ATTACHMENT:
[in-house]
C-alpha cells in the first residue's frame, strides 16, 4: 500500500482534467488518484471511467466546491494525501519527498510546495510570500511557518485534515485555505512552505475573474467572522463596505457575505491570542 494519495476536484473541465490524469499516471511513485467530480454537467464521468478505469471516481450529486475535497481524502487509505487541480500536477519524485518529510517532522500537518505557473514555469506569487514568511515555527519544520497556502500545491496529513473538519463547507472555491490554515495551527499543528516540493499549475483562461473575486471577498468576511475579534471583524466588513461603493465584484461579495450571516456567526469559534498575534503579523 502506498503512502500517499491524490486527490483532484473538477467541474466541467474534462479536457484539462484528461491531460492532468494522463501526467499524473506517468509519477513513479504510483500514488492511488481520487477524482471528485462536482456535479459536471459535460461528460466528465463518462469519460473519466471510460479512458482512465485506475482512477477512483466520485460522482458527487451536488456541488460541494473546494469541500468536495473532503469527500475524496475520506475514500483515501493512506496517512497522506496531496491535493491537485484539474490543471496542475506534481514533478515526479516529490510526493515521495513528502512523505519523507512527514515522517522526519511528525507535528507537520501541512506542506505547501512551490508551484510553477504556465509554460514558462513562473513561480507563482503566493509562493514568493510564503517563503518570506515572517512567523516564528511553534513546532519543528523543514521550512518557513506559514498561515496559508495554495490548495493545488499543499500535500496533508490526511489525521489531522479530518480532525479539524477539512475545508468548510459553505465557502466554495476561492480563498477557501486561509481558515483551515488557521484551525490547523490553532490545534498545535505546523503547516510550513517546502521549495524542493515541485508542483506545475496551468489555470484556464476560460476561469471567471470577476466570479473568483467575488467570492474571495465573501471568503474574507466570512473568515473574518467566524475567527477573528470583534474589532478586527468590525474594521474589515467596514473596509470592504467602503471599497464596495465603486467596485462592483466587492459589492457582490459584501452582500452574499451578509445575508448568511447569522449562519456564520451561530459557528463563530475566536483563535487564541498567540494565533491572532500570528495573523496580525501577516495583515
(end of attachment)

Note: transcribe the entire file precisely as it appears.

[in-house]
C-alpha cells in the first residue's frame, strides 16, 4: 500500500482534467488518484471511467466546491494525501519527498510546495510570500511557518485534515485555505512552505475573474467572522463596505457575505491570542 494519495476536484473541465490524469499516471511513485467530480454537467464521468478505469471516481450529486475535497481524502487509505487541480500536477519524485518529510517532522500537518505557473514555469506569487514568511515555527519544520497556502500545491496529513473538519463547507472555491490554515495551527499543528516540493499549475483562461473575486471577498468576511475579534471583524466588513461603493465584484461579495450571516456567526469559534498575534503579523 502506498503512502500517499491524490486527490483532484473538477467541474466541467474534462479536457484539462484528461491531460492532468494522463501526467499524473506517468509519477513513479504510483500514488492511488481520487477524482471528485462536482456535479459536471459535460461528460466528465463518462469519460473519466471510460479512458482512465485506475482512477477512483466520485460522482458527487451536488456541488460541494473546494469541500468536495473532503469527500475524496475520506475514500483515501493512506496517512497522506496531496491535493491537485484539474490543471496542475506534481514533478515526479516529490510526493515521495513528502512523505519523507512527514515522517522526519511528525507535528507537520501541512506542506505547501512551490508551484510553477504556465509554460514558462513562473513561480507563482503566493509562493514568493510564503517563503518570506515572517512567523516564528511553534513546532519543528523543514521550512518557513506559514498561515496559508495554495490548495493545488499543499500535500496533508490526511489525521489531522479530518480532525479539524477539512475545508468548510459553505465557502466554495476561492480563498477557501486561509481558515483551515488557521484551525490547523490553532490545534498545535505546523503547516510550513517546502521549495524542493515541485508542483506545475496551468489555470484556464476560460476561469471567471470577476466570479473568483467575488467570492474571495465573501471568503474574507466570512473568515473574518467566524475567527477573528470583534474589532478586527468590525474594521474589515467596514473596509470592504467602503471599497464596495465603486467596485462592483466587492459589492457582490459584501452582500452574499451578509445575508448568511447569522449562519456564520451561530459557528463563530475566536483563535487564541498567540494565533491572532500570528495573523496580525501577516495583515